What is the payback on injection molding training?

By: 
October 16, 2017

Return on investmentMolding companies exist for two reasons: To make money and grow. They resist training because it costs money and they do not see the return on investment (ROI). In a previous article, I wrote about the need for improving the skill set of your people. However, I didn't show you the ROI.

To better understand the concept, let's personalize it. As your kids grow up, they want to learn to drive and take your car out by themselves. You invest time and money to teach them to drive. However, you generally forget to teach them something as simple as how to change a flat tire. Sure enough, you get the phone call in the middle of the night. What do you do?

Solution 1: You (hopefully) get dressed, go out and rescue your kids.

Consequence 1: You spend time and effort ruining a peaceful evening without them. Doing it for them has no ROI.

Solution 2: Have them call somebody to come out and change the tire.

Consequence 2: A tow truck will set you back some major bucks. A bad ROI.

Solution 3: Tell them to flag someone down and hope they will help your kid.

Consequence 3: Risky. At best, a negative ROI.

Solution 4: Previously, you spent some time with your kid in your driveway, showing him or her how to block the car so it won't roll off the jack, how to loosen the lug nuts before they jack the tire off the ground and change the tire.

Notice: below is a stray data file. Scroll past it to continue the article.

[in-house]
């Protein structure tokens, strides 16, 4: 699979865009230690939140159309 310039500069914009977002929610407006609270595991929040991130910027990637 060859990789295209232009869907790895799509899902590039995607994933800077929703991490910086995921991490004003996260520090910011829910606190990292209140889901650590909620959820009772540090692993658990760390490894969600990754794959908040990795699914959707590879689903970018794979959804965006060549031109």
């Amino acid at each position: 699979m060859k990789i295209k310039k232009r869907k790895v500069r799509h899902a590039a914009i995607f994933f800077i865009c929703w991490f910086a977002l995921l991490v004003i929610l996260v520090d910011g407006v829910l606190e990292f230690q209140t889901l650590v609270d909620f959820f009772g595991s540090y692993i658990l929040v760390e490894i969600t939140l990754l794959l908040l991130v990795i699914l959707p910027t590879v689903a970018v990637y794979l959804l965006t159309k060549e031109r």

Consequence 4: Your kids are a little late getting home. No problems. A positive ROI!

Solution 4 had two elements to it: First, you showed them the tools and techniques for changing a tire (training). Second, you had them actually do it, so if the situation presents itself, they can accomplish the task by themselves (hands-on experience).

This has relevance to the topic at hand.

There are, essentially, two types of molding seminars.

The public seminar. This is a relatively inexpensive all-day seminar. The consultant provides books, teaches, answers a lot of questions and hopes the attendees learn. But, this is like telling your kid how to change a tire but never having them actually do it in front of you. The best one can hope for is that the attendees will go back and apply what they have learned and not put the textbook and their knowledge in a filing cabinet and continue to do what they've always done.

While better than nothing, at the very best the ROI is slow to pay off. The best-case scenario is a 5% improvement in productivity.

In-house seminar. This is a two-day seminar. Day one is a class like the public seminar. Day two takes place on the production floor, where the students demonstrate to themselves that what they learned actually works. This mode has several advantages:

  • The cost per attendee is cheaper because you are not paying travel expenses for 10 people and so forth;
  • the “hands-on” portion is not in a test lab or a equipment supplier's showroom, where the machines are brand new—yours usually aren't—and the test mold will always make perfect parts efficiently—yours are usually slower than they could be and need improvement;
  • because it's done in-house, you get to pick the molds, machines and materials;
  • most importantly, your people make the adjustments, not the instructor.

"But," you say, “we have to do this on the weekend. That's overtime! You're going to make a lot of scrap doing the experiments! Where's the ROI?"